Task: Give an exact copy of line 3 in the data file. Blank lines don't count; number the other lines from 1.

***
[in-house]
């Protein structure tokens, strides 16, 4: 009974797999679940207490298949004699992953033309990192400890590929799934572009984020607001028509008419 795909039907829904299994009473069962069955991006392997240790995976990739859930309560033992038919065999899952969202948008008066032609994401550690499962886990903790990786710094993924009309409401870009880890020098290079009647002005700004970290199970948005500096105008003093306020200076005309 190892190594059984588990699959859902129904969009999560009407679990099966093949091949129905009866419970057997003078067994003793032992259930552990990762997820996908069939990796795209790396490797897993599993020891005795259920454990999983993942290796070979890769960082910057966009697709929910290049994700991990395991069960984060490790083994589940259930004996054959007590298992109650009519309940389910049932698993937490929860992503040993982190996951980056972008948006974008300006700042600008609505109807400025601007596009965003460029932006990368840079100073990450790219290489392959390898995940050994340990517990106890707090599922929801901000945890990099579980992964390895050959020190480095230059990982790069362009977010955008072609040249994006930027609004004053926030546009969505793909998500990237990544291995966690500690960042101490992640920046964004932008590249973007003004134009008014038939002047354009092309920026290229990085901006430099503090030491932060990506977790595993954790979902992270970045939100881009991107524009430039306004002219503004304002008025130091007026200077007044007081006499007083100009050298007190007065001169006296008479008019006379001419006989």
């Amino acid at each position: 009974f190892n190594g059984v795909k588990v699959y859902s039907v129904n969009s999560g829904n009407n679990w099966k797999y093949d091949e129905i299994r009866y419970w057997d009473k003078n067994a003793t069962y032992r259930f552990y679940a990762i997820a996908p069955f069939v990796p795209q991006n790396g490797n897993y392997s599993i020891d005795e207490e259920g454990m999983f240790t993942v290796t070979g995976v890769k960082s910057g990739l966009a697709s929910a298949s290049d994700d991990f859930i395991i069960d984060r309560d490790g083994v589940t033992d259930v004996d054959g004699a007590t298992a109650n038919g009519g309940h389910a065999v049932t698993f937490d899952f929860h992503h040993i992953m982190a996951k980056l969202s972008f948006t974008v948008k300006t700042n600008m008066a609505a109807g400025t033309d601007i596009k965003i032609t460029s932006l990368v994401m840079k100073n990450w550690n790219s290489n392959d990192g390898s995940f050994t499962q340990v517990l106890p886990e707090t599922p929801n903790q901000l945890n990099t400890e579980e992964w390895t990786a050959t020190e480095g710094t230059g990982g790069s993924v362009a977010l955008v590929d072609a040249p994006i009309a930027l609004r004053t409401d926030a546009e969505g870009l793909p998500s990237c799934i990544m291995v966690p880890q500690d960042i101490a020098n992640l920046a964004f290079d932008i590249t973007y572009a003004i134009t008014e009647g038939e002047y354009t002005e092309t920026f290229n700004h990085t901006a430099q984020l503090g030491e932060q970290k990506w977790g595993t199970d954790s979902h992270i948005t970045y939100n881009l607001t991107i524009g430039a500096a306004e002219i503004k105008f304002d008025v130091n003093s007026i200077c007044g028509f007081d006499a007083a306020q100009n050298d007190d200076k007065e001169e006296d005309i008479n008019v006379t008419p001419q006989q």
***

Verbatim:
């Amino acid at each position: 009974f190892n190594g059984v795909k588990v699959y859902s039907v129904n969009s999560g829904n009407n679990w099966k797999y093949d091949e129905i299994r009866y419970w057997d009473k003078n067994a003793t069962y032992r259930f552990y679940a990762i997820a996908p069955f069939v990796p795209q991006n790396g490797n897993y392997s599993i020891d005795e207490e259920g454990m999983f240790t993942v290796t070979g995976v890769k960082s910057g990739l966009a697709s929910a298949s290049d994700d991990f859930i395991i069960d984060r309560d490790g083994v589940t033992d259930v004996d054959g004699a007590t298992a109650n038919g009519g309940h389910a065999v049932t698993f937490d899952f929860h992503h040993i992953m982190a996951k980056l969202s972008f948006t974008v948008k300006t700042n600008m008066a609505a109807g400025t033309d601007i596009k965003i032609t460029s932006l990368v994401m840079k100073n990450w550690n790219s290489n392959d990192g390898s995940f050994t499962q340990v517990l106890p886990e707090t599922p929801n903790q901000l945890n990099t400890e579980e992964w390895t990786a050959t020190e480095g710094t230059g990982g790069s993924v362009a977010l955008v590929d072609a040249p994006i009309a930027l609004r004053t409401d926030a546009e969505g870009l793909p998500s990237c799934i990544m291995v966690p880890q500690d960042i101490a020098n992640l920046a964004f290079d932008i590249t973007y572009a003004i134009t008014e009647g038939e002047y354009t002005e092309t920026f290229n700004h990085t901006a430099q984020l503090g030491e932060q970290k990506w977790g595993t199970d954790s979902h992270i948005t970045y939100n881009l607001t991107i524009g430039a500096a306004e002219i503004k105008f304002d008025v130091n003093s007026i200077c007044g028509f007081d006499a007083a306020q100009n050298d007190d200076k007065e001169e006296d005309i008479n008019v006379t008419p001419q006989q």